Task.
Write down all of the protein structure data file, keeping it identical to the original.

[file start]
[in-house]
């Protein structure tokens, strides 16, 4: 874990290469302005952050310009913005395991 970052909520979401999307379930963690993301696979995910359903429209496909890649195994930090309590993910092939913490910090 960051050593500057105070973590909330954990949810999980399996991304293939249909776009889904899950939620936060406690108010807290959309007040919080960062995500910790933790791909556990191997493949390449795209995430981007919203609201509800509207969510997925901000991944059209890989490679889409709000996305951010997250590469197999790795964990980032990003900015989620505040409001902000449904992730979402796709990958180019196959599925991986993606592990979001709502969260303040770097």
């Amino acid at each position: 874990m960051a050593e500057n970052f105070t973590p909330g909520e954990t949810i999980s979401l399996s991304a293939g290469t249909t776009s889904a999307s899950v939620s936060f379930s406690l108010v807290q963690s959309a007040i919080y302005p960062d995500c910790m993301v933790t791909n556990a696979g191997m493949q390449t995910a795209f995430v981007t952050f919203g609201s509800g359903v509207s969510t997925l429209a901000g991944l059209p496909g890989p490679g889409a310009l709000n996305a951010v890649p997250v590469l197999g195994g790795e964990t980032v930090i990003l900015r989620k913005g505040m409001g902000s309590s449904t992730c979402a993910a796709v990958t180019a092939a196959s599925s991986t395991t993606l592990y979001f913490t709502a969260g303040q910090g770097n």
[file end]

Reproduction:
[in-house]
């Protein structure tokens, strides 16, 4: 874990290469302005952050310009913005395991 970052909520979401999307379930963690993301696979995910359903429209496909890649195994930090309590993910092939913490910090 960051050593500057105070973590909330954990949810999980399996991304293939249909776009889904899950939620936060406690108010807290959309007040919080960062995500910790933790791909556990191997493949390449795209995430981007919203609201509800509207969510997925901000991944059209890989490679889409709000996305951010997250590469197999790795964990980032990003900015989620505040409001902000449904992730979402796709990958180019196959599925991986993606592990979001709502969260303040770097």
């Amino acid at each position: 874990m960051a050593e500057n970052f105070t973590p909330g909520e954990t949810i999980s979401l399996s991304a293939g290469t249909t776009s889904a999307s899950v939620s936060f379930s406690l108010v807290q963690s959309a007040i919080y302005p960062d995500c910790m993301v933790t791909n556990a696979g191997m493949q390449t995910a795209f995430v981007t952050f919203g609201s509800g359903v509207s969510t997925l429209a901000g991944l059209p496909g890989p490679g889409a310009l709000n996305a951010v890649p997250v590469l197999g195994g790795e964990t980032v930090i990003l900015r989620k913005g505040m409001g902000s309590s449904t992730c979402a993910a796709v990958t180019a092939a196959s599925s991986t395991t993606l592990y979001f913490t709502a969260g303040q910090g770097n």